Rocket fired at Kiryat Shmona as UN peacekeepers on Lebanon border fear escalation

IDF says it intercepted missile heading for northern border town; Lebanese man accused of funneling Iranian cash to Hamas found dead; UNIFIL urges diplomatic solution

Illustrative: An Iron dome anti-missile system near the border with Lebanon, in northern Israel, April 7, 2023. (Ayal Margolin/Flash90)
Illustrative: An Iron dome anti-missile system near the border with Lebanon, in northern Israel, April 7, 2023. (Ayal Margolin/Flash90)

The Israel Defense Forces said Wednesday it had intercepted a rocket fired from Lebanon at the northern border city of Kiryat Shmona, as United Nations peacekeepers stationed along border warned that the ongoing violence between Israel and terror group Hezbollah could dangerously escalate.

The incoming missile was shot down by the Iron Dome air defense system, the IDF said.

Sirens sounded in Kiryat Shmona and nearby communities, though there were no reports of damage or injuries.

The head of the UN peacekeeping force in Lebanon expressed worries that hostilities on the border with Israel will continue to spiral out of control, calling for a diplomatic solution to the conflict.

“The danger of escalation is real,” Aroldo Lazaro said in a statement posted by UNIFIL. “There is no military solution to the current confrontation and violence; a political and diplomatic solution is the only way forward.”

The statement did not mention Hezbollah’s violations of UN Resolution 1701, which requires that the group’s armed wing not be allowed to operate in southern Lebanon.

Illustrative: A UNIFIL patrol at the site of an overnight Israeli strike in the southern Lebanese village of Kafra, on February 29, 2024. (Mahmoud Zayyat/AFP)

Israel has threatened to go to war to force the Iran-backed terror group away from the border if it does not retreat in line with that resolution and continues to threaten northern communities, from where some 70,000 people were evacuated to avoid the fighting.

Since October 8, Hezbollah-led forces have attacked Israeli communities and military posts along the border on a daily basis with rockets, drones, anti-tank missiles, and other means, with the group saying it is doing so to support Gaza amid the war there. Hezbollah is an Iranian proxy in Lebanon and Palestinian terror groups Hamas and Palestinian Islamic Jihad are backed by Iran.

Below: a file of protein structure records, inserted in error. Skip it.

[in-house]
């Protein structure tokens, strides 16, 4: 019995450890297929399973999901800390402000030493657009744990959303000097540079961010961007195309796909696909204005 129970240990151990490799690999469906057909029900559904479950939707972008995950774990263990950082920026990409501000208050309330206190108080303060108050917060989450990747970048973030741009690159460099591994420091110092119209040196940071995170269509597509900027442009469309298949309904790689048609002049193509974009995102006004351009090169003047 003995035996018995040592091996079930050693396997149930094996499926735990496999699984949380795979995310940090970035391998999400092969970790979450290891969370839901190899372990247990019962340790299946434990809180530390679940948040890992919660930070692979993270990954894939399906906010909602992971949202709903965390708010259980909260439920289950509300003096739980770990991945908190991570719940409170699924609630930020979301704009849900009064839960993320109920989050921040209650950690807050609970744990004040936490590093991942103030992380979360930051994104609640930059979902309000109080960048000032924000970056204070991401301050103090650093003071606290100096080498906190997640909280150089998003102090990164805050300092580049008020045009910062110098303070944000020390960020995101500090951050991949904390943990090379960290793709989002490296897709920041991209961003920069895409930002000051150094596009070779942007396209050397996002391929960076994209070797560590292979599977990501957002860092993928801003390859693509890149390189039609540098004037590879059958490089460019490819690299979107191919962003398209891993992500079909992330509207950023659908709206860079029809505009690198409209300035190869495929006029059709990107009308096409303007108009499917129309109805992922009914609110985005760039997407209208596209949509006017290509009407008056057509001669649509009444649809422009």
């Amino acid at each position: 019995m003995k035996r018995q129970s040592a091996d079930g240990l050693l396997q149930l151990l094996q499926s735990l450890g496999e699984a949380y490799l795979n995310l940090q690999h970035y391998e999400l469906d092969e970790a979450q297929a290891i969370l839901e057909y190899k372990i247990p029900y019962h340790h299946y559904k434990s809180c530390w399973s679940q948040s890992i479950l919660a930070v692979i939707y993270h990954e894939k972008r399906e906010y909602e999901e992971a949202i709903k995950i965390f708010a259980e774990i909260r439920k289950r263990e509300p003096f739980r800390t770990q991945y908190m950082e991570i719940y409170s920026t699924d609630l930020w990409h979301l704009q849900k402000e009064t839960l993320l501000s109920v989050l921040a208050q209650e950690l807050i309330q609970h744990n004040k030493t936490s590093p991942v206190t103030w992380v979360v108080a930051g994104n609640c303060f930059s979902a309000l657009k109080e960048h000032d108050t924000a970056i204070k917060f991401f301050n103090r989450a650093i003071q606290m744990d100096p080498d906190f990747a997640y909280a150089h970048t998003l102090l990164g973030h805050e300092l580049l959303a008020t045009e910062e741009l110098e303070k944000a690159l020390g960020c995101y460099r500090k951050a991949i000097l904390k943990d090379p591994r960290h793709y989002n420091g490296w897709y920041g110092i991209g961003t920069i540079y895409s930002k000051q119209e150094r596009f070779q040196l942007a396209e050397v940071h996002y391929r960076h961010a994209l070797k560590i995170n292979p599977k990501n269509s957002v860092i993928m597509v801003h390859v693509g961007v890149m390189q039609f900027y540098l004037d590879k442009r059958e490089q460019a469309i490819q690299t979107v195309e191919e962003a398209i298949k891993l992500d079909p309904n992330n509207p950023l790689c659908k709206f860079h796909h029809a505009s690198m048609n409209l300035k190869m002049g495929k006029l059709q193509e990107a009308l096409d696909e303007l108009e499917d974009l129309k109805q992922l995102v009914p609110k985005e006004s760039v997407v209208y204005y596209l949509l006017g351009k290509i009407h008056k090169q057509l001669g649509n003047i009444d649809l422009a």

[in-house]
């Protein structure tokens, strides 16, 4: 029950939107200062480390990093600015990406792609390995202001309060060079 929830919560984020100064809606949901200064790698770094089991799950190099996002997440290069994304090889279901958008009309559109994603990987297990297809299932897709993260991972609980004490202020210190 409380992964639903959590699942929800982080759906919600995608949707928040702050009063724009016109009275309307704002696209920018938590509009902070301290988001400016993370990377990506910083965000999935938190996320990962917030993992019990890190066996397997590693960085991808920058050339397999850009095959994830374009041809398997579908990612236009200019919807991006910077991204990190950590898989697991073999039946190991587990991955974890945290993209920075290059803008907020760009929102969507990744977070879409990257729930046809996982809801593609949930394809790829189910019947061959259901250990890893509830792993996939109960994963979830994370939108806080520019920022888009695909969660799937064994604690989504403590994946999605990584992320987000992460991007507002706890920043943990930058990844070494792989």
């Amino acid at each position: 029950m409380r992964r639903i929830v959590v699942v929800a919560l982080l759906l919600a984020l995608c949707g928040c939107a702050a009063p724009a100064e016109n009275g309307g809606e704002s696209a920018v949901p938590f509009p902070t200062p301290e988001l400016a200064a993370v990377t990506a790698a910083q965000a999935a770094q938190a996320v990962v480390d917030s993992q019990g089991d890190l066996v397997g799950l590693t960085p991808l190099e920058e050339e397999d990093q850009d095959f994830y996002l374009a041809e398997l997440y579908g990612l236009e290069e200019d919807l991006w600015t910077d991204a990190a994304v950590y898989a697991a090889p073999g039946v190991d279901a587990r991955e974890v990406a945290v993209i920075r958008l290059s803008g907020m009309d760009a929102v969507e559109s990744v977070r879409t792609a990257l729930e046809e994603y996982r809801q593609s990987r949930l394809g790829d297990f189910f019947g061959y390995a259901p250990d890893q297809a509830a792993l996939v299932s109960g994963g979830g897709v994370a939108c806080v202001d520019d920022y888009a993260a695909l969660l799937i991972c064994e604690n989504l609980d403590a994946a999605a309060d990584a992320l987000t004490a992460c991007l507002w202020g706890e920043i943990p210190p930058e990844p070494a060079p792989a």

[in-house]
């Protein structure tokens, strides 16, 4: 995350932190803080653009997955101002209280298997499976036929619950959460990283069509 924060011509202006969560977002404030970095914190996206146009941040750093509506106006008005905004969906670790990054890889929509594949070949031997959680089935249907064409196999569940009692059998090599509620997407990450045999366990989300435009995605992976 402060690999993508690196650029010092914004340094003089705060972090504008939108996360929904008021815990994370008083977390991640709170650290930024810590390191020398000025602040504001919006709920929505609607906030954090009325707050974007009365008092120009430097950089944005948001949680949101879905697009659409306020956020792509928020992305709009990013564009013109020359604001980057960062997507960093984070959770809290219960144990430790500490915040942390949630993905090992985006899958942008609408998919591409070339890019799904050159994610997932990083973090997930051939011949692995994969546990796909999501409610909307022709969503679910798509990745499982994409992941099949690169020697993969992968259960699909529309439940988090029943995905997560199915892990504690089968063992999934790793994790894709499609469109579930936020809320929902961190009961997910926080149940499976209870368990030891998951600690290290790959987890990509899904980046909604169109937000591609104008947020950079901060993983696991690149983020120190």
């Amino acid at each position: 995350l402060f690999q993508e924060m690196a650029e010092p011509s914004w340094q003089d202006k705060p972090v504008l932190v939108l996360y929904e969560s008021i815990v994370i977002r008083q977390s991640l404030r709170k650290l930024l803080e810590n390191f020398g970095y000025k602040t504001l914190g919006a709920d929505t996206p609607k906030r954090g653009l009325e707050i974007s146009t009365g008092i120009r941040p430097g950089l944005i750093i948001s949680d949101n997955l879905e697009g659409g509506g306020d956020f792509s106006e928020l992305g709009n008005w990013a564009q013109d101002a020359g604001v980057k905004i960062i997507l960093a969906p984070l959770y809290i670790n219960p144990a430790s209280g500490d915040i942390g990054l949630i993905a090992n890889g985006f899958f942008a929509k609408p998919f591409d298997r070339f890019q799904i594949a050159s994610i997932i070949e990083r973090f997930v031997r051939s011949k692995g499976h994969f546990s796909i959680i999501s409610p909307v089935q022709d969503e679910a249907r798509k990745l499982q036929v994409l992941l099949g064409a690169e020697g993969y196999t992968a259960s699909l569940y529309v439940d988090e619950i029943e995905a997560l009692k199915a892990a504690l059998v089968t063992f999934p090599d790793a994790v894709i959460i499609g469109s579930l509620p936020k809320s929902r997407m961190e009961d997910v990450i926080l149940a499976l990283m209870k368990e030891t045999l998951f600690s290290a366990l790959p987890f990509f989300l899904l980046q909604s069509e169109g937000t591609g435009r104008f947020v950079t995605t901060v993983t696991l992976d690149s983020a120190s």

The IDF has regularly responded with strikes in Lebanon.

The war in Gaza erupted with Hamas’s October 7 massacre, which saw some 3,000 terrorists burst across the border into southern Israel by land, air, and sea, killing some 1,200 people and seizing 253 hostages.

Vowing to destroy Hamas, Israel launched a wide-scale military campaign in Gaza to destroy Hamas and free the hostages, of whom 129 remain in captivity, some no longer alive.

As the clashes in the north continued, a Lebanese man under US sanctions for allegedly funneling money from Iran to Hamas was killed just outside Beirut, a security source told AFP.

The body of Mohammad Sarur was found Tuesday in a villa in the mountain town of Beit Mery, the source said, requesting anonymity as they were not authorized to speak to the media.

He had been struck by more than five bullets and was found in possession of an undisclosed sum of money that the killers did not touch, the source added.

Lebanon’s state-run National News Agency (NNA) reported late Tuesday that the body of a 57-year-old Lebanese man, identified by initials that correspond to Sarur’s, had been found in an area near Beit Mery.

The security source confirmed to AFP that Sarur worked for financial institutions belonging to Hezbollah.

In August 2019, the US Treasury announced sanctions against several people including Sarur, accusing them of funneling “tens of millions of dollars” from the foreign operations arm of Iran’s Revolutionary Guards through Hezbollah in Lebanon “to Hamas for terrorist attacks originating from the Gaza Strip.”

The Treasury said Sarur “served as a middleman” between the Guards’ Quds Force and Hamas “and worked with Hezbollah operatives to ensure funds were provided” to Hamas’s armed wing, the Izz-a-Din al-Qassam Brigades.

“As of 2014, Sarur was identified as in charge of all money transfers” between the Quds Force and the Qassam Brigades, the Treasury added.

Some 3,100 rockets, missiles, and drones have been launched from Lebanon at northern Israel since the beginning of the war in Gaza. Another 35 have been fired from Syria, according to the IDF.

Around 4,700 Hezbollah positions have been hit by the IDF, according to the military.

Israeli forces check a building that was hit by a Hezbollah rocket in Kiryat Shmona in northern Israel near the Lebanon border, on March 27, 2024. (Jalaa MAREY / AFP)

So far, the skirmishes on the border have resulted in eight civilian deaths on the Israeli side, as well as the deaths of 10 IDF soldiers and reservists. There have also been several attacks from Syria, without any injuries.

Hezbollah has named 273 members who have been killed by Israel during the ongoing skirmishes, mostly in Lebanon but some also in Syria. In Lebanon, another 53 operatives from other terror groups, a Lebanese soldier, and at least 60 civilians, three of whom were journalists, have been killed.

Tensions in the region have been high since an alleged Israeli strike in Damascus last week killed seven Islamic Revolutionary Guard Corps members, among them a senior Quds Force commander, Brigadier General Mohammad Reza Zahedi. Iran has vowed revenge.

The Iran-backed Hezbollah has said it supports Iran’s right to “punish” Israel, and in televised remarks on Friday, its leader, Hassan Nasrallah, said a response was coming.

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